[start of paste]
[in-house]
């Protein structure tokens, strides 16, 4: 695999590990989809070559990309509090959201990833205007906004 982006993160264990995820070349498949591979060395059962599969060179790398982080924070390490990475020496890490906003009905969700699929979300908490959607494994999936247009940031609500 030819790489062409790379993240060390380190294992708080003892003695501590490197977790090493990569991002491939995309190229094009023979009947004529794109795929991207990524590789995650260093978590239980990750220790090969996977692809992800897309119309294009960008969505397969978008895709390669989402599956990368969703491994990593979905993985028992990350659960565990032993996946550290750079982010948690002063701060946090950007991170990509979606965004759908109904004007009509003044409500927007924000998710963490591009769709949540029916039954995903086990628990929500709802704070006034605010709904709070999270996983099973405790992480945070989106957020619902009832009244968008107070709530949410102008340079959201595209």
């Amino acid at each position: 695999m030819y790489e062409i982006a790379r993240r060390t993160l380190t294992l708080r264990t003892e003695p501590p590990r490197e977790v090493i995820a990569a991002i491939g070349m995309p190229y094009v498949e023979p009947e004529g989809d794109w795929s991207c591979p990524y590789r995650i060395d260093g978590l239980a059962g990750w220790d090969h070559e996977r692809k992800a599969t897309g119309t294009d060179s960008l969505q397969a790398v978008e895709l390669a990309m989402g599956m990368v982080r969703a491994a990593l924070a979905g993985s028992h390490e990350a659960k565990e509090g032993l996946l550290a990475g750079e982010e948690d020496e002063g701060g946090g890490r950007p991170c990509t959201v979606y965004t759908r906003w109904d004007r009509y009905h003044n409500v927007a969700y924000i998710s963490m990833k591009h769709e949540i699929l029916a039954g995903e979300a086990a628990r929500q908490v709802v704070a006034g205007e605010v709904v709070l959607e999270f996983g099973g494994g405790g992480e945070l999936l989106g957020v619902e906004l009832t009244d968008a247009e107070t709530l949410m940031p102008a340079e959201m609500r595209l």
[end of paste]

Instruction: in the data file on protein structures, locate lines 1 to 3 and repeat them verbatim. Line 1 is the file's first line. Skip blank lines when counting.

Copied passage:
[in-house]
């Protein structure tokens, strides 16, 4: 695999590990989809070559990309509090959201990833205007906004 982006993160264990995820070349498949591979060395059962599969060179790398982080924070390490990475020496890490906003009905969700699929979300908490959607494994999936247009940031609500 030819790489062409790379993240060390380190294992708080003892003695501590490197977790090493990569991002491939995309190229094009023979009947004529794109795929991207990524590789995650260093978590239980990750220790090969996977692809992800897309119309294009960008969505397969978008895709390669989402599956990368969703491994990593979905993985028992990350659960565990032993996946550290750079982010948690002063701060946090950007991170990509979606965004759908109904004007009509003044409500927007924000998710963490591009769709949540029916039954995903086990628990929500709802704070006034605010709904709070999270996983099973405790992480945070989106957020619902009832009244968008107070709530949410102008340079959201595209």
């Amino acid at each position: 695999m030819y790489e062409i982006a790379r993240r060390t993160l380190t294992l708080r264990t003892e003695p501590p590990r490197e977790v090493i995820a990569a991002i491939g070349m995309p190229y094009v498949e023979p009947e004529g989809d794109w795929s991207c591979p990524y590789r995650i060395d260093g978590l239980a059962g990750w220790d090969h070559e996977r692809k992800a599969t897309g119309t294009d060179s960008l969505q397969a790398v978008e895709l390669a990309m989402g599956m990368v982080r969703a491994a990593l924070a979905g993985s028992h390490e990350a659960k565990e509090g032993l996946l550290a990475g750079e982010e948690d020496e002063g701060g946090g890490r950007p991170c990509t959201v979606y965004t759908r906003w109904d004007r009509y009905h003044n409500v927007a969700y924000i998710s963490m990833k591009h769709e949540i699929l029916a039954g995903e979300a086990a628990r929500q908490v709802v704070a006034g205007e605010v709904v709070l959607e999270f996983g099973g494994g405790g992480e945070l999936l989106g957020v619902e906004l009832t009244d968008a247009e107070t709530l949410m940031p102008a340079e959201m609500r595209l």